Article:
Sunday, 6 June 2021

Pesticide spraying

At a recent Parish Council meeting in my village the PC voted to carry on spraying round the village tennis court and play area with weedkiller.  When I enquired what the weedkiller is that they use I was told it was glyphosate and I was also told that it was ok because it is what the County Council use.

I wrote to Leicester City Council and to Leicestershire County Council asking them to stop spraying with glyphosate as lots of other Councils have already stopped spraying.

Leicestershire County Council responded saying they had put the spraying (of the highways) on hold and it was under review and they would let me know the result of the review and their decision about spraying.

Leicester City Council were not quite so helpful in as much as they are carrying on spraying and explained their reasons why they had to.  Basically, they said they had tried and researched other methods but they were too costly and time consuming so they needed to keep spraying.

This is an ongoing project and we are formulating our response to Leicester City Council at the moment.  Watch this space….

Saturday, 29 May 2021

Leicester & Leicestershire Peat-Free List

Since launching our 'Leicester is No Place for Peat' campaign, we have been encouraging individuals to pledge to only use peat-free compost. We have also been contacting organisations and asking them to take the same pledge. We are now ready to reveal our list of peat-free places in Leicester and Leicestershire! This will be updated regularly as more organisations pledge to go peat-free. To help our peat-free friends, we're also compiling a list of where to buy peat-free compost locally. If you know of a shop or an organisation that should be included on our list, please contact us.

Peat-Free Places and Organisations

Avenue Primary School, Leicester

Brooke House School, Cosby, Leicestershire

Brookside Primary School, Oadby, Leicestershire

Graceworks Community Garden, Evington, Leicester

Granby Primary School, Leicester

Leicester City Council (all gardens)

Manor High School, Oadby, Leicestershire

Overdale Infants School, Leicester

Overdale Junior School, Leicester

University of Leicester

Woodland Grange Primary School, Oadby, Leicestershire


Peat-Free Compost Suppliers

Most big chain stores selling garden supplies will have at least one brand of peat-free compost, although you may need to check labels carefully to find it!

Attfields Farm Shop, Cosby, Leicestershire

Coles Nursery, Thurnby, Leicestershire

Co-op supermarkets 

For a full list of peat-free compost brands and peat-free nurseries across the UK, check out Dogwooddays’ list. The nearest peat-free nursery is Barnsdale Gardens in Rutland, which only grow using peat-free compost. You can order from them online and plants will arrive in cardboard packaging.

Saturday, 24 April 2021

City Council should take back control of the buses

Alongside Climate Action Leicester and Leicestershire, we have today written to the City Mayor urging him to take back control of the buses. You can read our letter below. We think we need a radical improvement in our public transport in the city and the bus companies are never going to provide it of their own accord.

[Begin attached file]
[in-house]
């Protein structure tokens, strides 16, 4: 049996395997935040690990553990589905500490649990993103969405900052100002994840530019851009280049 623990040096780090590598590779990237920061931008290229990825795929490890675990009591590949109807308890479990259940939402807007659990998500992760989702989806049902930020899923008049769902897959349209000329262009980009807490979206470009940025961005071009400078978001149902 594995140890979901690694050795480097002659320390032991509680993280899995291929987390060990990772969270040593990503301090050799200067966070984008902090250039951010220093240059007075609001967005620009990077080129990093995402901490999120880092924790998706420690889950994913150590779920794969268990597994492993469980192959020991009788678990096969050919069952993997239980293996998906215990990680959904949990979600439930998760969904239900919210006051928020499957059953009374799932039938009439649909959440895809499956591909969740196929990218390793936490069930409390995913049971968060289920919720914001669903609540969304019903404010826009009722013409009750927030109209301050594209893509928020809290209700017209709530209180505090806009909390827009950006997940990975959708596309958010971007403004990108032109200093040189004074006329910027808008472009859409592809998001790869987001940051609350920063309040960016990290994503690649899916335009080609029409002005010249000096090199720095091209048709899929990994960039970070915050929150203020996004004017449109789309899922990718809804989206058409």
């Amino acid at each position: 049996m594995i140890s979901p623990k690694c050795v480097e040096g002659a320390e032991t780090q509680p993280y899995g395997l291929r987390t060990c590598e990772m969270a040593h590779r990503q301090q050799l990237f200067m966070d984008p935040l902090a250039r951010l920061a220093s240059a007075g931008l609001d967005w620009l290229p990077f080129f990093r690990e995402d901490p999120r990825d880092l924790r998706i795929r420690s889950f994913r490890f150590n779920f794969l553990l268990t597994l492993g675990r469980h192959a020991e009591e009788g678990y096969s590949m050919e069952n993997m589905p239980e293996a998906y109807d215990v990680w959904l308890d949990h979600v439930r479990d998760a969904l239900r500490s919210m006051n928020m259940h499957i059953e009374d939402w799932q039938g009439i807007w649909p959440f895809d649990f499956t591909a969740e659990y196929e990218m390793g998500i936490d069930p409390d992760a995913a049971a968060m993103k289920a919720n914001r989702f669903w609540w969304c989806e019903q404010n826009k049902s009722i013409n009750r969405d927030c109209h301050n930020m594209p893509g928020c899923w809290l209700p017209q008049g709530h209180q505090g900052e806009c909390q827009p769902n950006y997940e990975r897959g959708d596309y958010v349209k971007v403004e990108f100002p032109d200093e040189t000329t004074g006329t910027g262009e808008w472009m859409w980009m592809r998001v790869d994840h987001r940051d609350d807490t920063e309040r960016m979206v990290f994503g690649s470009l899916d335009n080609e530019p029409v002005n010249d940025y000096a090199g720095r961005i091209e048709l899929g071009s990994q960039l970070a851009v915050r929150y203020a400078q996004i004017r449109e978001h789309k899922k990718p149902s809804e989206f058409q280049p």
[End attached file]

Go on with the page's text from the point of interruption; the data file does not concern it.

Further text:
Dear City Mayor, 

We are writing to you as transport activists. In some cases, we have spent many years campaigning for better public transport in Leicester. 

We have read the Draft Bus Plan and we are pleased to see the level of ambition for improving bus services and increasing patronage. When we are facing a climate emergency, we need a radical improvement in the bus services to persuade people to make the necessary change in their transport habits.
We know that you have decided to pursue an Enhanced Partnership. However, we have no faith that the Enhanced Partnership mechanism will enable these ambitions. It is our experience that the bus companies in Leicester are not really interested in improving their services as long as they maintain their profits. 

The National Bus Strategy states, ‘We will support any LTA which wishes to access franchising powers, and which has the capability and intention to use them at pace to deliver improvements for passengers’ (p.10). We understand that there are difficulties associated with franchising and finding the capacity within the Council to manage that system. However, we believe it is necessary for the Council to take that level of control if there is to be a significant improvement in the bus services. We know that you have always wanted better control of the city’s public transport and we hope that you will lead the way for UK cities in seeking this.

We urge you to work with other cities and the County to seek joint agreement that franchising is the only realistic means of achieving networks and services commensurate with the government’s decarbonisation requirements, and then to do everything you can together to win the government’s support for that approach. We would be happy to do whatever we can to help, and look forward to hearing your reaction to this proposal. 

Yours sincerely,

The members of:
Leicester Friends of the Earth 
Climate Action Leicester and Leicestershire’s Transport Action Group
Climate Action Leicester and Leicestershire’s Low Carbon Planning and Housing Group